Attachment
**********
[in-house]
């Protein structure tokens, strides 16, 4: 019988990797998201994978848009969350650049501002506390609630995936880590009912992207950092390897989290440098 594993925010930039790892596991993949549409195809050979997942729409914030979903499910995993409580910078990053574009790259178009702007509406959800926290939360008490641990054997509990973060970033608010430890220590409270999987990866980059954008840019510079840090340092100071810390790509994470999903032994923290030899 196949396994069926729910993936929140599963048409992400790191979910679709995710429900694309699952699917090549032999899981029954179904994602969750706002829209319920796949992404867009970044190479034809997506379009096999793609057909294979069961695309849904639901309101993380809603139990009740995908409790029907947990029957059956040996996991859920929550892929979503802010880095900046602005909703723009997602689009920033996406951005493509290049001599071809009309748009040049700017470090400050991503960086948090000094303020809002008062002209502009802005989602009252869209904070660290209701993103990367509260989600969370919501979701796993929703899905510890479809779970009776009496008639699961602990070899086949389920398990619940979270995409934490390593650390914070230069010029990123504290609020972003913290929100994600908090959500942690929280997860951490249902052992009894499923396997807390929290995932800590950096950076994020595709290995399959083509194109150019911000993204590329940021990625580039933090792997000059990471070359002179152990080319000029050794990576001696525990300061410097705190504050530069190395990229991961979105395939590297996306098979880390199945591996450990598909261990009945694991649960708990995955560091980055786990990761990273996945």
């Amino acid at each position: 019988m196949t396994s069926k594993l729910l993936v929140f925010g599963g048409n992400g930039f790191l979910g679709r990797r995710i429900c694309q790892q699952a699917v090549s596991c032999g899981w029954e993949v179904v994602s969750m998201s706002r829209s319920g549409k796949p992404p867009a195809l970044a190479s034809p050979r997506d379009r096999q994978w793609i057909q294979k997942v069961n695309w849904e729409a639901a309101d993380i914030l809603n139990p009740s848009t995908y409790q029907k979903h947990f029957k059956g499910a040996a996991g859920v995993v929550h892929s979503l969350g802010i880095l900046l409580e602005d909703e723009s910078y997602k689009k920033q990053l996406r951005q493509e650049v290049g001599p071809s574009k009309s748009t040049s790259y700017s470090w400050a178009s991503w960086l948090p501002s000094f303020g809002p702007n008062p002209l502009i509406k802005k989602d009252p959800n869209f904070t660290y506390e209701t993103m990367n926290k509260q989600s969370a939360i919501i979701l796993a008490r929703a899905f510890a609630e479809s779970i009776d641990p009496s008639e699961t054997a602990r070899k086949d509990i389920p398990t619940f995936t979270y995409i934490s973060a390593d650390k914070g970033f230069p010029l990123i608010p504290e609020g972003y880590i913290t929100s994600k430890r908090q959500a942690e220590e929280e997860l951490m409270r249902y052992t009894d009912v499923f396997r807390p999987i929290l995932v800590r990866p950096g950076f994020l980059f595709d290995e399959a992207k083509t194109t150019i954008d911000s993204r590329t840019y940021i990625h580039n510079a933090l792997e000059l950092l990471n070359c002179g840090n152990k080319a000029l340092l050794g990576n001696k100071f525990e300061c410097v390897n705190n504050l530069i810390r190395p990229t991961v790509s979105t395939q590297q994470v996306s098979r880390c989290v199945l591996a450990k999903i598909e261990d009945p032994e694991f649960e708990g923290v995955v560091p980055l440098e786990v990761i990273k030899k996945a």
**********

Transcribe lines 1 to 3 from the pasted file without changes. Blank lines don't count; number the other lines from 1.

[in-house]
């Protein structure tokens, strides 16, 4: 019988990797998201994978848009969350650049501002506390609630995936880590009912992207950092390897989290440098 594993925010930039790892596991993949549409195809050979997942729409914030979903499910995993409580910078990053574009790259178009702007509406959800926290939360008490641990054997509990973060970033608010430890220590409270999987990866980059954008840019510079840090340092100071810390790509994470999903032994923290030899 196949396994069926729910993936929140599963048409992400790191979910679709995710429900694309699952699917090549032999899981029954179904994602969750706002829209319920796949992404867009970044190479034809997506379009096999793609057909294979069961695309849904639901309101993380809603139990009740995908409790029907947990029957059956040996996991859920929550892929979503802010880095900046602005909703723009997602689009920033996406951005493509290049001599071809009309748009040049700017470090400050991503960086948090000094303020809002008062002209502009802005989602009252869209904070660290209701993103990367509260989600969370919501979701796993929703899905510890479809779970009776009496008639699961602990070899086949389920398990619940979270995409934490390593650390914070230069010029990123504290609020972003913290929100994600908090959500942690929280997860951490249902052992009894499923396997807390929290995932800590950096950076994020595709290995399959083509194109150019911000993204590329940021990625580039933090792997000059990471070359002179152990080319000029050794990576001696525990300061410097705190504050530069190395990229991961979105395939590297996306098979880390199945591996450990598909261990009945694991649960708990995955560091980055786990990761990273996945």
């Amino acid at each position: 019988m196949t396994s069926k594993l729910l993936v929140f925010g599963g048409n992400g930039f790191l979910g679709r990797r995710i429900c694309q790892q699952a699917v090549s596991c032999g899981w029954e993949v179904v994602s969750m998201s706002r829209s319920g549409k796949p992404p867009a195809l970044a190479s034809p050979r997506d379009r096999q994978w793609i057909q294979k997942v069961n695309w849904e729409a639901a309101d993380i914030l809603n139990p009740s848009t995908y409790q029907k979903h947990f029957k059956g499910a040996a996991g859920v995993v929550h892929s979503l969350g802010i880095l900046l409580e602005d909703e723009s910078y997602k689009k920033q990053l996406r951005q493509e650049v290049g001599p071809s574009k009309s748009t040049s790259y700017s470090w400050a178009s991503w960086l948090p501002s000094f303020g809002p702007n008062p002209l502009i509406k802005k989602d009252p959800n869209f904070t660290y506390e209701t993103m990367n926290k509260q989600s969370a939360i919501i979701l796993a008490r929703a899905f510890a609630e479809s779970i009776d641990p009496s008639e699961t054997a602990r070899k086949d509990i389920p398990t619940f995936t979270y995409i934490s973060a390593d650390k914070g970033f230069p010029l990123i608010p504290e609020g972003y880590i913290t929100s994600k430890r908090q959500a942690e220590e929280e997860l951490m409270r249902y052992t009894d009912v499923f396997r807390p999987i929290l995932v800590r990866p950096g950076f994020l980059f595709d290995e399959a992207k083509t194109t150019i954008d911000s993204r590329t840019y940021i990625h580039n510079a933090l792997e000059l950092l990471n070359c002179g840090n152990k080319a000029l340092l050794g990576n001696k100071f525990e300061c410097v390897n705190n504050l530069i810390r190395p990229t991961v790509s979105t395939q590297q994470v996306s098979r880390c989290v199945l591996a450990k999903i598909e261990d009945p032994e694991f649960e708990g923290v995955v560091p980055l440098e786990v990761i990273k030899k996945a």